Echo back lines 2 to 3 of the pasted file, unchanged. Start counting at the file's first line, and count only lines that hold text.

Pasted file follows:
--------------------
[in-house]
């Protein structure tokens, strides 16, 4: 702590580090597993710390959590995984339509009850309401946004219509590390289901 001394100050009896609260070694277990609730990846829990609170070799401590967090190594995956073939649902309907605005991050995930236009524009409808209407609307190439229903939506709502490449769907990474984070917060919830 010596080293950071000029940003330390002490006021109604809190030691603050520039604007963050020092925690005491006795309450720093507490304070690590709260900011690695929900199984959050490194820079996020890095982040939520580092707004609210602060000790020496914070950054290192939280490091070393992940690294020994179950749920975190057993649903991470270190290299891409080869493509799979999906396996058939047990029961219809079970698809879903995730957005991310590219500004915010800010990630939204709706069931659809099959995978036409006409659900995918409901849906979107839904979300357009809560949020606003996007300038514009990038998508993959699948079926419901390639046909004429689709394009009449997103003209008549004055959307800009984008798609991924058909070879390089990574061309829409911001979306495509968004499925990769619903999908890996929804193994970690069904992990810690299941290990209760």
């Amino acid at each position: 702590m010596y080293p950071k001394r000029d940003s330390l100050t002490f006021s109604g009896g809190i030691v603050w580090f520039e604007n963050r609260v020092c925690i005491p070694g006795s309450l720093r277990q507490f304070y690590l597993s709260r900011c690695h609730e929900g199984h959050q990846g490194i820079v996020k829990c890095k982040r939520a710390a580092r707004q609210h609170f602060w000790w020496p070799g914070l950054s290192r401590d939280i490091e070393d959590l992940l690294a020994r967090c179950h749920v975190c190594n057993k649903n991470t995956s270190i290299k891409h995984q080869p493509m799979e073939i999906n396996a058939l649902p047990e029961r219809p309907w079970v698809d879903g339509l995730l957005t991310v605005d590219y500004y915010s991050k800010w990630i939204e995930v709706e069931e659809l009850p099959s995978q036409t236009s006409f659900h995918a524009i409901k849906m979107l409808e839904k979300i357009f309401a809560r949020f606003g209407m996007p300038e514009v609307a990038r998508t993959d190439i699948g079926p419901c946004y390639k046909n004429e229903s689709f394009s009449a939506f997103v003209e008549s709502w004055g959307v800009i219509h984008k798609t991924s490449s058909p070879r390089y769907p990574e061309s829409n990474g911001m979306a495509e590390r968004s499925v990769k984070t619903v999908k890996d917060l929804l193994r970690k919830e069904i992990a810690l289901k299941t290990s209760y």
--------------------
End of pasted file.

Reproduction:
């Protein structure tokens, strides 16, 4: 702590580090597993710390959590995984339509009850309401946004219509590390289901 001394100050009896609260070694277990609730990846829990609170070799401590967090190594995956073939649902309907605005991050995930236009524009409808209407609307190439229903939506709502490449769907990474984070917060919830 010596080293950071000029940003330390002490006021109604809190030691603050520039604007963050020092925690005491006795309450720093507490304070690590709260900011690695929900199984959050490194820079996020890095982040939520580092707004609210602060000790020496914070950054290192939280490091070393992940690294020994179950749920975190057993649903991470270190290299891409080869493509799979999906396996058939047990029961219809079970698809879903995730957005991310590219500004915010800010990630939204709706069931659809099959995978036409006409659900995918409901849906979107839904979300357009809560949020606003996007300038514009990038998508993959699948079926419901390639046909004429689709394009009449997103003209008549004055959307800009984008798609991924058909070879390089990574061309829409911001979306495509968004499925990769619903999908890996929804193994970690069904992990810690299941290990209760």
């Amino acid at each position: 702590m010596y080293p950071k001394r000029d940003s330390l100050t002490f006021s109604g009896g809190i030691v603050w580090f520039e604007n963050r609260v020092c925690i005491p070694g006795s309450l720093r277990q507490f304070y690590l597993s709260r900011c690695h609730e929900g199984h959050q990846g490194i820079v996020k829990c890095k982040r939520a710390a580092r707004q609210h609170f602060w000790w020496p070799g914070l950054s290192r401590d939280i490091e070393d959590l992940l690294a020994r967090c179950h749920v975190c190594n057993k649903n991470t995956s270190i290299k891409h995984q080869p493509m799979e073939i999906n396996a058939l649902p047990e029961r219809p309907w079970v698809d879903g339509l995730l957005t991310v605005d590219y500004y915010s991050k800010w990630i939204e995930v709706e069931e659809l009850p099959s995978q036409t236009s006409f659900h995918a524009i409901k849906m979107l409808e839904k979300i357009f309401a809560r949020f606003g209407m996007p300038e514009v609307a990038r998508t993959d190439i699948g079926p419901c946004y390639k046909n004429e229903s689709f394009s009449a939506f997103v003209e008549s709502w004055g959307v800009i219509h984008k798609t991924s490449s058909p070879r390089y769907p990574e061309s829409n990474g911001m979306a495509e590390r968004s499925v990769k984070t619903v999908k890996d917060l929804l193994r970690k919830e069904i992990a810690l289901k299941t290990s209760y």